The problem with being a transcendent thinker is that your world is painted in a wide array of colors, none of them earthly.
I've encountered this problem most of my life. As of late, it seems to have doubled. I can count on two hands (if I'm lucky) the amount of times that people outside of my closest circle have been able to understand my train of thought. Sometimes, those IN my closest circle fail to grasp their depth.
When I'm told of a situation, of a problem or even a story, my mind immediate analyzes the core of said circumstance then attempts to process the future ramifications.
I find that I have a sort of "Butterfly Effect" mentality. The Butterfly Effect is a theory which implies that a butterfly flapping it's wings halfway across the world, several weeks earlier, could potentially cause a hurricane in China.
When some people look at Ancient Egyptian Pyramids, they think of the beauty. Perhaps, how old they are, and even want to go inside them, or climb them.
I, on the other hand, consider the cutler from which they stemmed, the enigma of their history, the otherworldly facets that I believe played a part in their existence. I think of the people who enjoyed them, and used them. I think of the history and the science, down to a molecular level. My mind reels into places, spaces, colors, aromas, and shapes that many cannot see. All of my senses—the 5 physical ones, and the 1 metaphysical sense—tingle with tangible excitement as my mind probes the possibilities, plausibility, and probabilities. It truly is a supernatural experience. I would go so far as to say, that's it's much like a religious experience.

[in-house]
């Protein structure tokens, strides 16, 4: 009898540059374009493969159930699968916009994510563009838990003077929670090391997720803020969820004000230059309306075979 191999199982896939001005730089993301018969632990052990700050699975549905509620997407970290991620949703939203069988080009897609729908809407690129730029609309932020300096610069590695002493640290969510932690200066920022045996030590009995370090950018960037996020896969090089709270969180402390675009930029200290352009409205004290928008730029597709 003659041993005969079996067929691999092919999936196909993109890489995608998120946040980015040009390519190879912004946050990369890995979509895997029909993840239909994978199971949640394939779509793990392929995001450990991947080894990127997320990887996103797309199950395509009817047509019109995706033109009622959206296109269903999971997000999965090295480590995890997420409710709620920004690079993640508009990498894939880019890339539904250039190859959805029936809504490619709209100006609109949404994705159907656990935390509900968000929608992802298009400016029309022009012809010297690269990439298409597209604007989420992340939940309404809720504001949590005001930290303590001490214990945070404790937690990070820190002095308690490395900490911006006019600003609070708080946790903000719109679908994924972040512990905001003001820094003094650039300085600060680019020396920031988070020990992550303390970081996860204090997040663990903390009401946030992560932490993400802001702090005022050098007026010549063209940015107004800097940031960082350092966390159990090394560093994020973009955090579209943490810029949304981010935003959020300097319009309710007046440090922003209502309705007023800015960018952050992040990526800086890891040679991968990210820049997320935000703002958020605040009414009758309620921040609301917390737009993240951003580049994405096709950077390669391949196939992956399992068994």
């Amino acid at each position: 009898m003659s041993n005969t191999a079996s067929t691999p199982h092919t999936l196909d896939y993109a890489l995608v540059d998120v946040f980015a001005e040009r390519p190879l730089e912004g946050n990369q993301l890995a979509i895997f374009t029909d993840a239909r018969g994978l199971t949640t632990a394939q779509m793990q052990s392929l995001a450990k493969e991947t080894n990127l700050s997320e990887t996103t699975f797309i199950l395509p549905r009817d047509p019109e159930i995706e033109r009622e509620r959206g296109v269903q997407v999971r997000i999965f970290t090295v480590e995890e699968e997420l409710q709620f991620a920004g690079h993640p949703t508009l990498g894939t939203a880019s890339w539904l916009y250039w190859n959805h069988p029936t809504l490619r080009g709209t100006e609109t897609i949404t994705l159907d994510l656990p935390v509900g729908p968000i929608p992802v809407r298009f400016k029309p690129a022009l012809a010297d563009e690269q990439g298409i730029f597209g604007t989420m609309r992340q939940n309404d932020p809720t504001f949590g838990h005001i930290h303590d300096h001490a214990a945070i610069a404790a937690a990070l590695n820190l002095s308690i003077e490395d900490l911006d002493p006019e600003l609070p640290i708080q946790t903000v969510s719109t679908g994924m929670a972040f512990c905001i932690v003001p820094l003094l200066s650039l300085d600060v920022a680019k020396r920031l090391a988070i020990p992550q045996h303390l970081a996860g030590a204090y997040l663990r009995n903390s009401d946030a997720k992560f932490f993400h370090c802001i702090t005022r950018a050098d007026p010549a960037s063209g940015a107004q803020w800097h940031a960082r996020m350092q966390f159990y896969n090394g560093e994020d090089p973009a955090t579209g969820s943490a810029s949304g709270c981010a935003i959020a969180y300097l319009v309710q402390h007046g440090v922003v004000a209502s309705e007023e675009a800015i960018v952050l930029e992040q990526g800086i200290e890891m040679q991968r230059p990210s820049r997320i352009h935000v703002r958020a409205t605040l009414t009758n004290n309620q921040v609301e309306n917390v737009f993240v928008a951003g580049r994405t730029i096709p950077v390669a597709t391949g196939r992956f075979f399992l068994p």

My mind is highly visual and very hypersensitive to certain factors. Therefore, I think deeply, profoundly and consummately.
I often consider Einstein's thought experiments. I've come to realize that had I had the ability—more so in time than competence—I might be one to embark on such things. I envy that life hasn't offered me the time and space to do so. I regularly feel restrained, as if living in a box from which there is no escaping. It's constricting and suffocating.
But, that's a whole other story for another day.
Today, I was steady thinking about people and how generally I'm unable to have intellectual and philosophical conversations with them. My biggest dilemma is that I've come across many a person whom professes to be on the same mental level as I, yet once they open their mouth, I find that they are not. It's saddening.
You see, I am not claiming to be the most intelligent person on earth. I know that I am not. There are people that are by far more intelligent. What I do know about myself is that I am a ethereal thinker, and a visionary. When you add that to my curiosity, hunger for knowledge and desire of discovery, you find that my mental aptitude is ... well, I don't want to say higher, but I will say, more avant-garde. Unconventional.